Sat, Aug 26, 2006 - Page 4 News List

First aid ship arrives in Jaffna

BREAKTHROUGH The ship, carrying food which has been in short supply in the besieged area, docked yesterday even as fighting continued to rage on

AGENCIES , COLOMBO AND TRINCOMALEE, SRI LANKA

Workers spread a flag of the International Committee of the Red Cross on the jetty as passenger vessel Seruwila-2, which is chartered by the Red Cross to travel to Jaffna, is seen in Trincomalee, about 240km northeast of Colombo, yesterday.

PHOTO: AP

The first aid ship to break a two week siege of Sri Lanka's northern Jaffna peninsula prepared to unload yesterday, while another Red Cross-flagged vessel left port to evacuate foreign nationals.

More than three weeks of fighting between the army and Tamil Tiger rebels has created a humanitarian crisis in north and east Sri Lanka and some 180,000 people have fled their homes. With road, air and sea links to Jaffna cut, shortages are rife.

Airstrikes and artillery continued in parts of the region yesterday. Diplomats say Sri Lanka's two-decade civil war between government forces and the Liberation Tigers of Tamil Eelam (LTTE) has now effectively resumed, and returning to a 2002 ceasefire seems unlikely unless both make concessions.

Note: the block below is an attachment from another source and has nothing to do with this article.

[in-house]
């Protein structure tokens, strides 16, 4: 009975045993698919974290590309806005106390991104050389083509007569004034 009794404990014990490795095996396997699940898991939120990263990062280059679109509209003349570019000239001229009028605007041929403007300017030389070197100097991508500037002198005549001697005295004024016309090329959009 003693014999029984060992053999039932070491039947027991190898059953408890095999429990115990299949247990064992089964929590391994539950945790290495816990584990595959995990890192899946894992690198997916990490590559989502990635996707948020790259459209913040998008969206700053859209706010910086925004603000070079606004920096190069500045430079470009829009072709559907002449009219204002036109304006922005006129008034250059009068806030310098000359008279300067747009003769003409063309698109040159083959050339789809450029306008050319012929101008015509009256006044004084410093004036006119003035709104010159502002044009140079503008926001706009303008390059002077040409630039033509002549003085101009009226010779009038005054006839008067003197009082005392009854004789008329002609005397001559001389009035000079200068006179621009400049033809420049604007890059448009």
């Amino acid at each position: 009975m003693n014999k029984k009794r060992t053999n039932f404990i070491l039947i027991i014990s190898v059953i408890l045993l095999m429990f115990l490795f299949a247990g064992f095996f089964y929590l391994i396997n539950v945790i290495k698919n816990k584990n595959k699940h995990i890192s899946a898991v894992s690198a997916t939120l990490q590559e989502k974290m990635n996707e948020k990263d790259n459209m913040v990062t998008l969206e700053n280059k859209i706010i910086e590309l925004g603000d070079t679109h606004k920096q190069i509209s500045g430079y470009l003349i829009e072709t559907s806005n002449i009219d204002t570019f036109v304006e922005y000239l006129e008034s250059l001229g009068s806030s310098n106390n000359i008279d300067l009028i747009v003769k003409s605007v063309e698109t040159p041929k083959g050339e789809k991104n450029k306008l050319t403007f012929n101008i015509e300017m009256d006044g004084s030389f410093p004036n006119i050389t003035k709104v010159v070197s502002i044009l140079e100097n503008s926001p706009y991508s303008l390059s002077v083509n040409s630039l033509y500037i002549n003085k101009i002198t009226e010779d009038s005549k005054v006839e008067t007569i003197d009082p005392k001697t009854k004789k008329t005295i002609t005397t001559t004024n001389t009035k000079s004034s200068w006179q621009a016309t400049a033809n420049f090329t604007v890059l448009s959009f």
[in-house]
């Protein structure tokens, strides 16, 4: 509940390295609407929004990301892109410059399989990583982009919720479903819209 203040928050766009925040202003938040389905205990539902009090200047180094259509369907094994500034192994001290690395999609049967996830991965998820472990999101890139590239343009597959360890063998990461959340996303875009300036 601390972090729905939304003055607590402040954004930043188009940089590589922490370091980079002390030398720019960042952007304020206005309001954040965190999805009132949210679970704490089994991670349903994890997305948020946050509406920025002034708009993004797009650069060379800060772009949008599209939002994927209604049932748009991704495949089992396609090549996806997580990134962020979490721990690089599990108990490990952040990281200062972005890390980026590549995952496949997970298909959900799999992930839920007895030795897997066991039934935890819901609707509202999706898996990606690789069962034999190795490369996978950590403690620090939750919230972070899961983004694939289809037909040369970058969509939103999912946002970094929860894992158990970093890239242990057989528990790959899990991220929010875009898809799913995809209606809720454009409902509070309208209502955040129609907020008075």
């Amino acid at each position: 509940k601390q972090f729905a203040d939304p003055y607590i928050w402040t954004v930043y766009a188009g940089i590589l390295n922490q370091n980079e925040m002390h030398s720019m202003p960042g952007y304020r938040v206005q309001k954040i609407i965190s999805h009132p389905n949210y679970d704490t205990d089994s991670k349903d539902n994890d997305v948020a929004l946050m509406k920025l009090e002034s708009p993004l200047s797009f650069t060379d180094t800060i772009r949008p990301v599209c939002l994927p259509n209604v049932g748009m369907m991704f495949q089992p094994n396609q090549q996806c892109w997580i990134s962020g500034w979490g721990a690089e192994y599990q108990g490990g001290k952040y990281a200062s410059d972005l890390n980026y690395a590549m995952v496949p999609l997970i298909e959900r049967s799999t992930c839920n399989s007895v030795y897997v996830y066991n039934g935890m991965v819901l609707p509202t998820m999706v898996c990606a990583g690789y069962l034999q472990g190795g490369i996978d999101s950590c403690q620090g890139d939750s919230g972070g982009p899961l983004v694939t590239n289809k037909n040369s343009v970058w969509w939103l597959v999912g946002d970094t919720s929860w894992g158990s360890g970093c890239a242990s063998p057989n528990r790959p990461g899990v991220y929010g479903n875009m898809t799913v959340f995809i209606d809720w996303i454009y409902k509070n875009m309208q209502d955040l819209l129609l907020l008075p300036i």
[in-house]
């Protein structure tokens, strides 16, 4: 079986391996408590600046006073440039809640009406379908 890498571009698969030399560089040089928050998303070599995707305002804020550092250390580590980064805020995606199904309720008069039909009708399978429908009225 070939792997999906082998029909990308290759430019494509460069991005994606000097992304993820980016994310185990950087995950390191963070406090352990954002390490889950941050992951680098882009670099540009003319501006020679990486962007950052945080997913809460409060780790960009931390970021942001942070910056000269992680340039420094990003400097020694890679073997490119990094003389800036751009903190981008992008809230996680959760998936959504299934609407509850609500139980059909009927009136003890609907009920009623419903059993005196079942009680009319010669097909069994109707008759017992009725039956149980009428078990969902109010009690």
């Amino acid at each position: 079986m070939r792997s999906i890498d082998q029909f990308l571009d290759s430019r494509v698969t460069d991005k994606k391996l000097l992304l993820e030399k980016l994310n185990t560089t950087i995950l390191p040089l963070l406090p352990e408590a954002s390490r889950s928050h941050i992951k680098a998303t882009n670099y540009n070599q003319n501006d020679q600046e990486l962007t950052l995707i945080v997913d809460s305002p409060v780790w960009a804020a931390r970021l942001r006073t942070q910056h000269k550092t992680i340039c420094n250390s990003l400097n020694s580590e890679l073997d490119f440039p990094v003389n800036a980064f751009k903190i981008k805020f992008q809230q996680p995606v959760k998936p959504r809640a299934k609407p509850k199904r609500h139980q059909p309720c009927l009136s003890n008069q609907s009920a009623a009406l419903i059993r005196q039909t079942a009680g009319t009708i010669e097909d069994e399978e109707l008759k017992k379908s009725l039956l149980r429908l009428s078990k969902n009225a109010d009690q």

The aid ship is carrying more than 1,000 tonnes of rice and some tinned food from the government and the UN World Food Program.

"The ship anchored 15 miles [24km] off the coast last night [Thursday] because they did not want to go into the harbor at night," said International Committee of the Red Cross (ICRC) spokesman Davide Vignati. "This morning the plan is to come in and unload."

Most shops on Jaffna have run out of food and some of its half a million people are down to one meal a day. For the last few days, the military has relaxed a curfew and allowed people out for five hours a day.

"But what can we achieve in those five hours?" asked Rajini Vethanayagam, a 40-year-old mother of three. "Nothing. Just wait in queues. Everywhere is very overcrowded, prices are high and most of the goods are not available."

Another small ferry flying the Red Cross flag sailed from the northeastern port of Trincomalee yesterday morning to evacuate the first 150 of an estimated 500 expatriates from Jaffna -- mainly ethnic Jaffna Tamils with British or Canadian passports.

Aid workers hoped fighting would be subdued yesterday to allow aid in. However, artillery fire continued from Jaffna and the government said it had again bombed rebel targets south of Jaffna.

Air force spokesman Group Captain Ajantha Silva said air force planes carried out one airstrike yesterday morning on an identified rebel target in Kilinochchi. There was no immediate report of casualties or damage.

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